At 83 pages, the British Insurance Brokers’ Association (BIBA)’s 2022 Manifesto, ‘Managing Risk,’ is its largest to date – a fact that serves as a reflection of the steep range of challenges, opportunities and considerations facing insurance brokers in the UK today. Speaking with the team at Insurance Business, BIBA CEO Steve White (pictured above) highlighted that the topics covered by the report serve as a manifestation of those that the association’s members have identified as critical.
Read more: BIBA Manifesto 2022: Managing risk
“We have our ears to the ground at the party conferences, we do a regional tour each autumn,” he said. “We do the regional tour for three things. Firstly, from a visibility point of view, we’re reminding members that we’re not a London-centric business and giving our members every chance to interact with the BIBA executive.
“Secondly, it gives us a chance behind closed doors to tell members what we’re doing and how we’re doing it… But thirdly, and most importantly, it gives us a chance to listen and to be seen to be listening to members. And it gives members every chance to air all their issues.”
Certainly, BIBA’s members seized that opportunity, with the Manifesto comprising of six main sections and over 30 sub-sections. Each of the topics outlined in the report occupies a pressing place on the agenda of the insurance broking market but BIBA’s executive director Graeme Trudgill (pictured below) highlighted that the issue of ‘Managing Compensation’ is an especially critical concern at the moment. In his recent column with Insurance Business, Trudgill highlighted that this is why the report dedicated a whole chapter to reforming how the Financial Services Compensation Scheme (FSCS) is funded to make it fairer for members, while continuing to protect consumers.
Further exploring the subject of the reform of the FSCS, White keenly emphasised that brokers have no problem with the concept of financial compensation and that BIBA supports the FSCS and the important reasons behind its existence.
BIBA and its members agree that the scheme is a valuable tool for consumer trust and confidence, he said. But while compensation schemes that involve insurance brokers are rare on a global level, the UK model is unique in that brokers are exposed through the funding mechanism to potential failures elsewhere in the financial services sector.
“For example, in 2021, for every £1 that our members paid in FSCS levies, £0.84 was in respect of failures elsewhere,” he said. “Now, while our members don’t fundamentally object to chipping in for failures elsewhere, there was uproar among them, for what we all felt was more like bailing out than chipping in.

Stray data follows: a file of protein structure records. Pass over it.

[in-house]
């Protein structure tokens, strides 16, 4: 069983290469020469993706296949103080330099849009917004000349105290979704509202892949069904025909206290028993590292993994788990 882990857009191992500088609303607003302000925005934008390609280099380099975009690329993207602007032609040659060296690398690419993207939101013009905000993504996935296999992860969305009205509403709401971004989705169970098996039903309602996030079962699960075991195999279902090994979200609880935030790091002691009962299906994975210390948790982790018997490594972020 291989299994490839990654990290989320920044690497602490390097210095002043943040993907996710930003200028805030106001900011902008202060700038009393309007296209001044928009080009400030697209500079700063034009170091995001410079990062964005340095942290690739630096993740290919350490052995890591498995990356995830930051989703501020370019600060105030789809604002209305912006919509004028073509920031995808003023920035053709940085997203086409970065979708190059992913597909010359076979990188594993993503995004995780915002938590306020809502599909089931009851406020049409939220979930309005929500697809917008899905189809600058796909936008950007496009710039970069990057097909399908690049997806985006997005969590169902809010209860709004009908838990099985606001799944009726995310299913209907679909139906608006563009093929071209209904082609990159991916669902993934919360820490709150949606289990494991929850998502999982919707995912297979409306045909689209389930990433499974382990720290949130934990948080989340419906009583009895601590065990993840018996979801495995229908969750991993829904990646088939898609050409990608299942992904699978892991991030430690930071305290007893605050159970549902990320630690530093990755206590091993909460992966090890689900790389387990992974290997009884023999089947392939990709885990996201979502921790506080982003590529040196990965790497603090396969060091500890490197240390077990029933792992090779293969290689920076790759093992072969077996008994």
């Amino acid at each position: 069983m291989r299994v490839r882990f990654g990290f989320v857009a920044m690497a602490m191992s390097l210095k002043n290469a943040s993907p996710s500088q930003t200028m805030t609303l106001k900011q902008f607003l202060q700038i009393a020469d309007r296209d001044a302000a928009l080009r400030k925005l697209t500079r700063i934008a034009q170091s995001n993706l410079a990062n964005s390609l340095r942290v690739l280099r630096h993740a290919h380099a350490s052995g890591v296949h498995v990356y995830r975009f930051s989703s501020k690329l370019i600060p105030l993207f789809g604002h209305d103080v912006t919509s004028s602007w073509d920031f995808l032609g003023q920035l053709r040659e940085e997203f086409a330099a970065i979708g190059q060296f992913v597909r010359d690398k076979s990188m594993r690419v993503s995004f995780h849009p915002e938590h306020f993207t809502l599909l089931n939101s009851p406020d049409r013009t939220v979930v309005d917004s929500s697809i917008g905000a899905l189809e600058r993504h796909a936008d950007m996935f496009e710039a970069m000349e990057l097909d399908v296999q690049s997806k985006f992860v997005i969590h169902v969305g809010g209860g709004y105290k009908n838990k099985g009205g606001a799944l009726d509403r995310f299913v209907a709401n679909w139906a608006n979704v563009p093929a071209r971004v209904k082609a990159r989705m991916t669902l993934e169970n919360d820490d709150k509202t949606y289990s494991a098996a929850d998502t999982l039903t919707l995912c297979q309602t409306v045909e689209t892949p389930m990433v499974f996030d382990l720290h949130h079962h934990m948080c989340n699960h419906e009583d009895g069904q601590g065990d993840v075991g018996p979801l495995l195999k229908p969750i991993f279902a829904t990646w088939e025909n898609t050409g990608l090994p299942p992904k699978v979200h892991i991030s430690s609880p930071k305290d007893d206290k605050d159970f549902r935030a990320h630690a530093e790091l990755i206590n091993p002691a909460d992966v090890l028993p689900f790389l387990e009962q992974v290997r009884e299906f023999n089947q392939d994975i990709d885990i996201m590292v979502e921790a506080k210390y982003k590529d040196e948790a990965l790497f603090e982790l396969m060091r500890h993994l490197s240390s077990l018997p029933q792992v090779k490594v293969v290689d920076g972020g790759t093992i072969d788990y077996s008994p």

“For the year ahead, the equivalent proposed figure is £0.88 of the pound. So this is really… one of our number one issues. For that reason, we’ve devoted an entire chapter to the FCA discussion paper on reviewing the model. We’re calling for a new and fair approach to funding compensation. And we will be supporting that call with our thoughts and ideas in due course.”
BIBA’s 2022 Manifesto draws attention to the fact that the pressure applied to the FSCS in recent times has exposed significant flaws in the current compensation landscape. BIBA noted that the FCA’s discussion paper DP21/5 Compensation Framework Review showcased that the average cost to firms contributing to the General Insurance Distribution class, for example, is expected to have increased by 466% over that period [the four years up to 2022/23]. The FCA’s paper highlighted that this is primarily as it is “expected to be required to contribute to the Retail Pool in respect of costs arising from the Life Distribution & Investment Intermediation class in 2022/23.”
“The regulatory framework should never allow for a demand of many hundreds of percent of their actual levy requirement to be made on firms that are well managed, low risk and are not connected to the ‘polluting’ sector,” BIBA stated. “We welcome the FCA discussion paper and share the same aim as the regulator of ensuring the future framework will provide appropriate and proportionate consumer protection and that costs are distributed across industry levy payers in a fair and sensible way.”
In its official call for action on the subject of managing compensation, the association appealed for a fairer system, with sub-class maximums that reflect the scheme’s exposure to that sector and that has caps that limit a sector’s exposure to other class shortfalls. To manage volatility better, BIBA said, consideration should be given to insuring or reinsuring the scheme.